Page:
I can assure you that in every family every child has very different expectations of what is fair. The reason parents keep it a secret has nothing to do with dis-incentivizing the children and everything to do with parents not wanting to face the consequences of attempting to manage everyone’s expectations while they are alive, so they choose to let the children, with their respective attorneys, battle it out after they (the parents) are gone. Not dealing with each person’s individual expectations while everyone can be around the table will not make problems magically go away when the parents’ chairs are vacated.
If they know what to expect, might they pursue opportunities now they would otherwise miss because they fear not having the resources to sustain their lifestyle and family later in life? Would they try new things, take greater risks to succeed, get an advanced degree or multiple degrees, be more philanthropic and do more volunteering, start or buy a business, have more children, move to a better environment, become a missionary, priest, or pastor, operate a hospital or school in a poor area, and the list goes on?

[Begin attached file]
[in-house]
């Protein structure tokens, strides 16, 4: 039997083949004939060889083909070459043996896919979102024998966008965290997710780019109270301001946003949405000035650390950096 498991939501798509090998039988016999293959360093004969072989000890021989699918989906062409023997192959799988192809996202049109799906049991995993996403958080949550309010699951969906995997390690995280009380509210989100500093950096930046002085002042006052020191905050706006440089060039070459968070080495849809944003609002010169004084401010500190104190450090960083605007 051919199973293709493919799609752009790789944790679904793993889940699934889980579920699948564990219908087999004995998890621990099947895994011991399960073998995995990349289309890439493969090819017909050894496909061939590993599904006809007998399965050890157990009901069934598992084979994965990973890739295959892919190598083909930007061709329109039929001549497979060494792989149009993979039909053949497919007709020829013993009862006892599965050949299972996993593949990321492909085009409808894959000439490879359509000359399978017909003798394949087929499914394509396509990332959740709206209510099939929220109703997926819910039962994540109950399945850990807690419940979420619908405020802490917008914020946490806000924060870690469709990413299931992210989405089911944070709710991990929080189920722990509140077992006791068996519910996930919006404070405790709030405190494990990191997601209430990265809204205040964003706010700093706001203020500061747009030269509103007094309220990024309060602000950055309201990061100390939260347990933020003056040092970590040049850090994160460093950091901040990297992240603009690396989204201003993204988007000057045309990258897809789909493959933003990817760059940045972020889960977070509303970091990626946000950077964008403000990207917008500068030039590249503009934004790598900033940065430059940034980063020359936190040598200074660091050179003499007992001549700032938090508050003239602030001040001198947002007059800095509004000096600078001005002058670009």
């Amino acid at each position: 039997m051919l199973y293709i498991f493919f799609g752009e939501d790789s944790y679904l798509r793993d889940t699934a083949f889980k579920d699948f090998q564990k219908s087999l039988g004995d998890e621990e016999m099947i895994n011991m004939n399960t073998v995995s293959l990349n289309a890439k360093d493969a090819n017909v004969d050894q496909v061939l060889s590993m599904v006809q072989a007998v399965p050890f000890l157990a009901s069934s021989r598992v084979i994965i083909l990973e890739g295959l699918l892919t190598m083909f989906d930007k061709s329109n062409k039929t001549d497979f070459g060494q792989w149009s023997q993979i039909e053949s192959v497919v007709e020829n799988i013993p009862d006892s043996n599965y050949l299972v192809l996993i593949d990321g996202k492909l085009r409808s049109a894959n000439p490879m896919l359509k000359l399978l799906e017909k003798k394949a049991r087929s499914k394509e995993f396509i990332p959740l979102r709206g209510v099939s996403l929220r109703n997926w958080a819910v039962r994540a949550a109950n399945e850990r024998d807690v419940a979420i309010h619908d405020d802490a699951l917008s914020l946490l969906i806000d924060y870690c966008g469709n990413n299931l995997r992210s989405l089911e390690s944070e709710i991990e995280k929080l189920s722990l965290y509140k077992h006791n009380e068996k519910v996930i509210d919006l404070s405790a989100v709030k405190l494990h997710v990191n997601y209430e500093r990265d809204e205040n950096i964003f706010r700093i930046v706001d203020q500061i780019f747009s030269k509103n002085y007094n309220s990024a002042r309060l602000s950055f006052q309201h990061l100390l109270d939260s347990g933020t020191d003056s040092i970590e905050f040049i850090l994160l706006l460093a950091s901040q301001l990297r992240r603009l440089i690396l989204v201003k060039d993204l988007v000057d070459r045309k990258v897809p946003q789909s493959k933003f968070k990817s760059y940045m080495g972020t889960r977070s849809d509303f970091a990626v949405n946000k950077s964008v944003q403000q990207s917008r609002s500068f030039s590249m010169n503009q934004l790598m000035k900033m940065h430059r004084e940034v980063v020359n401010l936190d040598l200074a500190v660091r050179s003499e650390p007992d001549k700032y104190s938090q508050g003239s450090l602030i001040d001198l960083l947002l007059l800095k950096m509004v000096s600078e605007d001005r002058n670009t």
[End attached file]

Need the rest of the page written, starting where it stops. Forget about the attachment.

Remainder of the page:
Expectations can be good or bad (see my Toxic Gifts article). Expectations are the result of conditioning. If children are taught to be responsible, productive, and self-sufficient and to be rewarded for those traits they learn to expect success, happiness, confidence, and self-worth. If they have been conditioned to expect handouts, entitlement, and dependency; they will be unproductive, unhappy, fearful, and have low self-esteem,.